Regulation R

Custodial arrangements for entities facilitating trading in digital assets may also give rise to concerns under Regulation R. In 2007, the Federal Reserve and the SEC issued an adopting release for Regulation R. Regulation R outlined exceptions for banks seeking to avoid broker-dealer registration requirements under the Exchange Act, expanding upon exemptions that were already contained therein.

Under Regulation R, banks became able to receive an exemption from broker-dealer registration when securities transactions are a component of the bank's trust and fiduciary, custodial, and deposit sweep functions. As a carve-out to this exemption, however, banks may be deemed to be a carrying broker under the Exchange Act if their custodial activities in partnership with a broker-dealer become so intertwined that the bank appears to be engaging in impermissible carrying broker activity. In looking for impermissible carrying broker activity, the SEC looks to attributes relating to shared customers between the bank and the broker-dealer. In particular, the SEC considers whether shared customers are the broker-dealer’s own regulatory obligation and whether there are formal or informal arrangements that cause the broker-dealers customers to use the bank’s custody accounts instead of maintaining funds and securities accounts at the broker-dealer. The existence of a substantial number of shared customers, in tandem with a formal or informal relationship with the broker-dealer, may indicate that the bank is engaging in impermissible carrying broker activity in its role as the custodian, and therefore be ineligible for the exemptions provided by Regulation R.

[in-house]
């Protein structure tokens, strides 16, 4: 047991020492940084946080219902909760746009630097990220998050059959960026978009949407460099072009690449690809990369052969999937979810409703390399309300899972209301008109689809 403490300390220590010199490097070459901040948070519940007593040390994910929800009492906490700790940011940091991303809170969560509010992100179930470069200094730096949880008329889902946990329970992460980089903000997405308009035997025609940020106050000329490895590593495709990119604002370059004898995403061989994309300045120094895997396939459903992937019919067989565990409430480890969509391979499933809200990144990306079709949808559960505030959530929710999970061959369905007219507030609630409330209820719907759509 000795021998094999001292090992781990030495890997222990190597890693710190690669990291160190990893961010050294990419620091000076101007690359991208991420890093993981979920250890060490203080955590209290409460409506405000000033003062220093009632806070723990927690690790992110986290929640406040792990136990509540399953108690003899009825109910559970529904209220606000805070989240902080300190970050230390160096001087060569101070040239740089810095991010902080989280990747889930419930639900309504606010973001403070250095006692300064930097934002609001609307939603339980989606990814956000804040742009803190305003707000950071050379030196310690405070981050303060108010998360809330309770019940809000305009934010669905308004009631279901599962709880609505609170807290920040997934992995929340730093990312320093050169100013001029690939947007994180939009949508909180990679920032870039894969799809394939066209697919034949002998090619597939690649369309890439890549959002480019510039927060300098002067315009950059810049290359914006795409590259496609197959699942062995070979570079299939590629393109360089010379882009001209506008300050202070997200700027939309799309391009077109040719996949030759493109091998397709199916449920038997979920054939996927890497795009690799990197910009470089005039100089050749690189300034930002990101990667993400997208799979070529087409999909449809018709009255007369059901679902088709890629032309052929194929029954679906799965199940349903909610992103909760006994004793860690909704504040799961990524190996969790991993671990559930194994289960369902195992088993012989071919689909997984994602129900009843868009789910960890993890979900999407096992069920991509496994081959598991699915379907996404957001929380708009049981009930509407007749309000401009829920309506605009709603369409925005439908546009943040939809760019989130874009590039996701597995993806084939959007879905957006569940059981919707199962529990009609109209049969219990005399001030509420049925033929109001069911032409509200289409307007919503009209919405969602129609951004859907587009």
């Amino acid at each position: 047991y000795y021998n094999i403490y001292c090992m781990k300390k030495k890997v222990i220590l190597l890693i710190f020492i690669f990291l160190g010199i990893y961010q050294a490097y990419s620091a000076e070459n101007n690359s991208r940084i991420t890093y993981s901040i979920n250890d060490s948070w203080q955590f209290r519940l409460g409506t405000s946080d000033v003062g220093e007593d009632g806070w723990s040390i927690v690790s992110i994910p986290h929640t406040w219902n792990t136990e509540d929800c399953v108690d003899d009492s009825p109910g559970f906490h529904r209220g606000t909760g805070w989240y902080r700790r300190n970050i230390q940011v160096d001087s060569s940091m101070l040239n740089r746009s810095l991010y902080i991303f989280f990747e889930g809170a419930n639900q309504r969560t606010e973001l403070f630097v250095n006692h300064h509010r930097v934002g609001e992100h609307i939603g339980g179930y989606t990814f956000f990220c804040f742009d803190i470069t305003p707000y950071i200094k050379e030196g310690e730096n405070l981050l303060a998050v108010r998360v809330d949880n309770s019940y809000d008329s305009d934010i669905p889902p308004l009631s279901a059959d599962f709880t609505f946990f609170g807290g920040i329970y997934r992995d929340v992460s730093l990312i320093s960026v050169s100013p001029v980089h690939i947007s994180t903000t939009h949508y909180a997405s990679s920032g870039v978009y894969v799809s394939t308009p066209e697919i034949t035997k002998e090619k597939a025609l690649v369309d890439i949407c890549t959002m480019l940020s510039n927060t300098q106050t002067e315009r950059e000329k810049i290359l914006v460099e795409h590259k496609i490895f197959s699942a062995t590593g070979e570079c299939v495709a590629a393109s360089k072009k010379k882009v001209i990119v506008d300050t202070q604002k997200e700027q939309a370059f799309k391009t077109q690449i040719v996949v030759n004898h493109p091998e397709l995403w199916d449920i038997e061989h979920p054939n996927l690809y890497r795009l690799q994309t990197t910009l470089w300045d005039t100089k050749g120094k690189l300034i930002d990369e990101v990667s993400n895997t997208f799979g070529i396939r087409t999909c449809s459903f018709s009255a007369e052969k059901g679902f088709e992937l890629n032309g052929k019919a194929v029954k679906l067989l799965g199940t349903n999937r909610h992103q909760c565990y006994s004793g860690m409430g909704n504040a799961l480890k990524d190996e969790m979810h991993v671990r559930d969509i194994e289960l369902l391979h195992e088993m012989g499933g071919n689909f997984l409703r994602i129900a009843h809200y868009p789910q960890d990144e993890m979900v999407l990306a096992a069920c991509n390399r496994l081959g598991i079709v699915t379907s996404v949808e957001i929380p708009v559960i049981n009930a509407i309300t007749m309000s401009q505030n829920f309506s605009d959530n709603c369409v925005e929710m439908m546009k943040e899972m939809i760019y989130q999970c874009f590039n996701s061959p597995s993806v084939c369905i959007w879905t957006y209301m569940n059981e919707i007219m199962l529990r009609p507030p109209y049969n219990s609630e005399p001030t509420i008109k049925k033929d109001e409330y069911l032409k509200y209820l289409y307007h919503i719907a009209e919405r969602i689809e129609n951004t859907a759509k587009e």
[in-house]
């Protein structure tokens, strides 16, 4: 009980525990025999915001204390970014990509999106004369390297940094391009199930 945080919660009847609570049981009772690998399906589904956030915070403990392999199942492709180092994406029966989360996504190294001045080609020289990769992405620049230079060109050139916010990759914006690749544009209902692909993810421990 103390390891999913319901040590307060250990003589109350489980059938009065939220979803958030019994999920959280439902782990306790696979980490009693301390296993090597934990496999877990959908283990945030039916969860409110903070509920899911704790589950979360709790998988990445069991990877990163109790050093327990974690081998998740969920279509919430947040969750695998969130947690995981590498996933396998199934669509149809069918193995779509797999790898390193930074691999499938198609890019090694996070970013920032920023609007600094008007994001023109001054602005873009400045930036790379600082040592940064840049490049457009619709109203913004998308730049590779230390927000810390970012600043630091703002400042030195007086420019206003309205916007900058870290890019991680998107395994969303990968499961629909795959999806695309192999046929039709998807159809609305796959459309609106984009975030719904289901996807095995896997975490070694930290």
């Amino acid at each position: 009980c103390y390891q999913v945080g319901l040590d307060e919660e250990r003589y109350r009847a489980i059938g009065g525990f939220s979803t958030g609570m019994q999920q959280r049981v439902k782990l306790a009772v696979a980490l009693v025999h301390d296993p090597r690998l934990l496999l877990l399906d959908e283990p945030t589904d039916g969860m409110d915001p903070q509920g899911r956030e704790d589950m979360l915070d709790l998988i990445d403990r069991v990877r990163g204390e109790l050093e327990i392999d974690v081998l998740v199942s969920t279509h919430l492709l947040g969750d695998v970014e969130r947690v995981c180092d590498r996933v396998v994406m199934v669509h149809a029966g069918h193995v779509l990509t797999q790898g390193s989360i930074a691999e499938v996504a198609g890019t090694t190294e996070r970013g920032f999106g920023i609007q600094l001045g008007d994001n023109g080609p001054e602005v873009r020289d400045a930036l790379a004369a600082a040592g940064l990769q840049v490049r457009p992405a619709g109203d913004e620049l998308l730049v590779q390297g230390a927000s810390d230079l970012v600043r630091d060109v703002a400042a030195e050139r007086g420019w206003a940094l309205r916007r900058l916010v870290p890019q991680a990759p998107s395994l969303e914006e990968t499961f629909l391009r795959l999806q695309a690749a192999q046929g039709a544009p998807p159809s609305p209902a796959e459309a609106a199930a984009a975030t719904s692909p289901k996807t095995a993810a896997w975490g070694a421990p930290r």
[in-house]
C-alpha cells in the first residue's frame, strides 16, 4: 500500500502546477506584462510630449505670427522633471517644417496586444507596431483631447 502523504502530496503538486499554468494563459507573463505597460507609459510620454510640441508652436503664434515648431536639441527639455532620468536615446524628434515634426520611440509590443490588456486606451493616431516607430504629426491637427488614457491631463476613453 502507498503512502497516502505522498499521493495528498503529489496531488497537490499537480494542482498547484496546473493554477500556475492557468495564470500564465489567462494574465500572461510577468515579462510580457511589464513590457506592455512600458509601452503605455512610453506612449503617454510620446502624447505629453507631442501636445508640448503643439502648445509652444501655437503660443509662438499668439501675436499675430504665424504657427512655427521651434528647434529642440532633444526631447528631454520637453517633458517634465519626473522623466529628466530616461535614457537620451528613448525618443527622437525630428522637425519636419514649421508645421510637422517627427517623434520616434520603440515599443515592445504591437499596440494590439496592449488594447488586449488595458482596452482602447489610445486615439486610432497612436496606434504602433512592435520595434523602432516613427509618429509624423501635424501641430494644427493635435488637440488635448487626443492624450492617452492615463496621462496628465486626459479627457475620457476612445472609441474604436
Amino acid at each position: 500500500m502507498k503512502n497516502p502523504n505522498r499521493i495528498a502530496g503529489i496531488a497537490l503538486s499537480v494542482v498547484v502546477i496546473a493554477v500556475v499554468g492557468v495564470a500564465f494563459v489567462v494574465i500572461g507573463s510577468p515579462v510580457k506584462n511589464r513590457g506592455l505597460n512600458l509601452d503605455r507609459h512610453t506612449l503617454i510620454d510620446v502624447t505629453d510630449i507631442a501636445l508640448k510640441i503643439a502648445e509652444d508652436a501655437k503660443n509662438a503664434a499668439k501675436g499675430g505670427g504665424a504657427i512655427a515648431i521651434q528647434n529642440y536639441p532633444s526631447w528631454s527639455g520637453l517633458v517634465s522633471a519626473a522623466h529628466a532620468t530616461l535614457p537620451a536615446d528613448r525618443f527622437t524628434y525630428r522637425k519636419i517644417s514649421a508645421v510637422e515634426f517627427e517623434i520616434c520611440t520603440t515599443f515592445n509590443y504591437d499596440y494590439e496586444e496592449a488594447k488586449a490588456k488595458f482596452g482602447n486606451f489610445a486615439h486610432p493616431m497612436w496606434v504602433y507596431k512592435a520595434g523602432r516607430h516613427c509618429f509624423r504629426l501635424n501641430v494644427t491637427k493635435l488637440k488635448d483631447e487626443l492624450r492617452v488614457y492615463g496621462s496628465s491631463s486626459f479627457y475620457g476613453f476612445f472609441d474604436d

It is critical that broker-dealers and custodians evaluate the potential implications of Regulation R when developing a custodial structure for the trading of digital assets in order to ensure that the custodian is able to avail itself of the exemptions provided there under and avoid being deemed to be acting as a carrying broker. 

Conclusion